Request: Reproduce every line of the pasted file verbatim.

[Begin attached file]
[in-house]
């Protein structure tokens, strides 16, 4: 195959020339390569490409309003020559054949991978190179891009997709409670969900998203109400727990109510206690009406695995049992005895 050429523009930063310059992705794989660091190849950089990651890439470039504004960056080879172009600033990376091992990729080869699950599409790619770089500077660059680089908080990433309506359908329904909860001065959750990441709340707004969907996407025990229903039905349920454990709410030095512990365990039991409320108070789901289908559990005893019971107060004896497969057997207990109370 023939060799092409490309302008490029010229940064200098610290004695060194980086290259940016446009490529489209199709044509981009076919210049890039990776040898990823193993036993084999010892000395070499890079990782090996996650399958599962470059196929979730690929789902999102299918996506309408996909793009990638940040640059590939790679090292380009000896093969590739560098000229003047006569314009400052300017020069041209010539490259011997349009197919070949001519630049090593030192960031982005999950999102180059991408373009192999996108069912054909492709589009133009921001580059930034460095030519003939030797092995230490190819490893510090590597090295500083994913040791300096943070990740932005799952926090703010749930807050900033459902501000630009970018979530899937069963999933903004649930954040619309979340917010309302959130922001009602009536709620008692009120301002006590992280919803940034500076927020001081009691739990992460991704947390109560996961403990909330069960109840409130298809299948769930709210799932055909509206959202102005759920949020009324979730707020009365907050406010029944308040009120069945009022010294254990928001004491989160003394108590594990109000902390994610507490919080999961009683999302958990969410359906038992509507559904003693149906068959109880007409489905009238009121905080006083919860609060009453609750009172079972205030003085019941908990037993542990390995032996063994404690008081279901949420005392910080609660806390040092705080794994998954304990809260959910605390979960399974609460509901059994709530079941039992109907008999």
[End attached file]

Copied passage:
[in-house]
């Protein structure tokens, strides 16, 4: 195959020339390569490409309003020559054949991978190179891009997709409670969900998203109400727990109510206690009406695995049992005895 050429523009930063310059992705794989660091190849950089990651890439470039504004960056080879172009600033990376091992990729080869699950599409790619770089500077660059680089908080990433309506359908329904909860001065959750990441709340707004969907996407025990229903039905349920454990709410030095512990365990039991409320108070789901289908559990005893019971107060004896497969057997207990109370 023939060799092409490309302008490029010229940064200098610290004695060194980086290259940016446009490529489209199709044509981009076919210049890039990776040898990823193993036993084999010892000395070499890079990782090996996650399958599962470059196929979730690929789902999102299918996506309408996909793009990638940040640059590939790679090292380009000896093969590739560098000229003047006569314009400052300017020069041209010539490259011997349009197919070949001519630049090593030192960031982005999950999102180059991408373009192999996108069912054909492709589009133009921001580059930034460095030519003939030797092995230490190819490893510090590597090295500083994913040791300096943070990740932005799952926090703010749930807050900033459902501000630009970018979530899937069963999933903004649930954040619309979340917010309302959130922001009602009536709620008692009120301002006590992280919803940034500076927020001081009691739990992460991704947390109560996961403990909330069960109840409130298809299948769930709210799932055909509206959202102005759920949020009324979730707020009365907050406010029944308040009120069945009022010294254990928001004491989160003394108590594990109000902390994610507490919080999961009683999302958990969410359906038992509507559904003693149906068959109880007409489905009238009121905080006083919860609060009453609750009172079972205030003085019941908990037993542990390995032996063994404690008081279901949420005392910080609660806390040092705080794994998954304990809260959910605390979960399974609460509901059994709530079941039992109907008999």